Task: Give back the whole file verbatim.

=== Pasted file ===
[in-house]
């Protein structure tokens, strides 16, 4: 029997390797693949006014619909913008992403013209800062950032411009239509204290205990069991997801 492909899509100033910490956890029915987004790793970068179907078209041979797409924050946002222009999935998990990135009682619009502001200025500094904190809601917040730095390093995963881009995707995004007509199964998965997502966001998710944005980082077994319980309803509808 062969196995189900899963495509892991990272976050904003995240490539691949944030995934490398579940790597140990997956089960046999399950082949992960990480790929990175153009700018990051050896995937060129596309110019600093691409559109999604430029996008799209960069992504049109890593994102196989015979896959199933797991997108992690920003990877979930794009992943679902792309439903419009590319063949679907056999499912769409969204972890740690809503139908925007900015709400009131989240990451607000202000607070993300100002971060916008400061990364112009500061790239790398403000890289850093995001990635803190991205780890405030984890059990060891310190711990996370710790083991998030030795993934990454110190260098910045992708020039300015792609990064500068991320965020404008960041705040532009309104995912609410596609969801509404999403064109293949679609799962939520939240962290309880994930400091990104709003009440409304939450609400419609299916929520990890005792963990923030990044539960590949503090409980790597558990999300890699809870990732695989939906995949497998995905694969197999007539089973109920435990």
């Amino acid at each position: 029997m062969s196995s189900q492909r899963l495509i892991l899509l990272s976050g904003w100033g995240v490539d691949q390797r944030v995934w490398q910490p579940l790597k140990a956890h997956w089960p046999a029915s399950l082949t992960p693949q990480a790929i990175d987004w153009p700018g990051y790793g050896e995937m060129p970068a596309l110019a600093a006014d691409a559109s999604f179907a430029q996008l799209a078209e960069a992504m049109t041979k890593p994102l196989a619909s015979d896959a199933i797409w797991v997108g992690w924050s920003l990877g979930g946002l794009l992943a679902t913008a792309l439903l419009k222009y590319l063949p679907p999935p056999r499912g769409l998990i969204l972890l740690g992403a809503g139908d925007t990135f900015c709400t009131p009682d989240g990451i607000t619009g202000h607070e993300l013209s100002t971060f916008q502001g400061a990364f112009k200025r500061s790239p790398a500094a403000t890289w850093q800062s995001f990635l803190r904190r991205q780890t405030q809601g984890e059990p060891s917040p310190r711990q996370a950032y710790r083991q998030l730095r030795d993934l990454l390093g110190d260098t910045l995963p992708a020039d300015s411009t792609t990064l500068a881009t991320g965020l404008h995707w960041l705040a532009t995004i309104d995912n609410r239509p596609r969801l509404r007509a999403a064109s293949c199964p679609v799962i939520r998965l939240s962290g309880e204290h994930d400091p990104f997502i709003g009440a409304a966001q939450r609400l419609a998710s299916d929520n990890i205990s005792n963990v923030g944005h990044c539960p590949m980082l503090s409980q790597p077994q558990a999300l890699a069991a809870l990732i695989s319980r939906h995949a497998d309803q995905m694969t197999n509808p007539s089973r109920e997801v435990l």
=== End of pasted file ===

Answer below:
[in-house]
């Protein structure tokens, strides 16, 4: 029997390797693949006014619909913008992403013209800062950032411009239509204290205990069991997801 492909899509100033910490956890029915987004790793970068179907078209041979797409924050946002222009999935998990990135009682619009502001200025500094904190809601917040730095390093995963881009995707995004007509199964998965997502966001998710944005980082077994319980309803509808 062969196995189900899963495509892991990272976050904003995240490539691949944030995934490398579940790597140990997956089960046999399950082949992960990480790929990175153009700018990051050896995937060129596309110019600093691409559109999604430029996008799209960069992504049109890593994102196989015979896959199933797991997108992690920003990877979930794009992943679902792309439903419009590319063949679907056999499912769409969204972890740690809503139908925007900015709400009131989240990451607000202000607070993300100002971060916008400061990364112009500061790239790398403000890289850093995001990635803190991205780890405030984890059990060891310190711990996370710790083991998030030795993934990454110190260098910045992708020039300015792609990064500068991320965020404008960041705040532009309104995912609410596609969801509404999403064109293949679609799962939520939240962290309880994930400091990104709003009440409304939450609400419609299916929520990890005792963990923030990044539960590949503090409980790597558990999300890699809870990732695989939906995949497998995905694969197999007539089973109920435990």
């Amino acid at each position: 029997m062969s196995s189900q492909r899963l495509i892991l899509l990272s976050g904003w100033g995240v490539d691949q390797r944030v995934w490398q910490p579940l790597k140990a956890h997956w089960p046999a029915s399950l082949t992960p693949q990480a790929i990175d987004w153009p700018g990051y790793g050896e995937m060129p970068a596309l110019a600093a006014d691409a559109s999604f179907a430029q996008l799209a078209e960069a992504m049109t041979k890593p994102l196989a619909s015979d896959a199933i797409w797991v997108g992690w924050s920003l990877g979930g946002l794009l992943a679902t913008a792309l439903l419009k222009y590319l063949p679907p999935p056999r499912g769409l998990i969204l972890l740690g992403a809503g139908d925007t990135f900015c709400t009131p009682d989240g990451i607000t619009g202000h607070e993300l013209s100002t971060f916008q502001g400061a990364f112009k200025r500061s790239p790398a500094a403000t890289w850093q800062s995001f990635l803190r904190r991205q780890t405030q809601g984890e059990p060891s917040p310190r711990q996370a950032y710790r083991q998030l730095r030795d993934l990454l390093g110190d260098t910045l995963p992708a020039d300015s411009t792609t990064l500068a881009t991320g965020l404008h995707w960041l705040a532009t995004i309104d995912n609410r239509p596609r969801l509404r007509a999403a064109s293949c199964p679609v799962i939520r998965l939240s962290g309880e204290h994930d400091p990104f997502i709003g009440a409304a966001q939450r609400l419609a998710s299916d929520n990890i205990s005792n963990v923030g944005h990044c539960p590949m980082l503090s409980q790597p077994q558990a999300l890699a069991a809870l990732i695989s319980r939906h995949a497998d309803q995905m694969t197999n509808p007539s089973r109920e997801v435990l």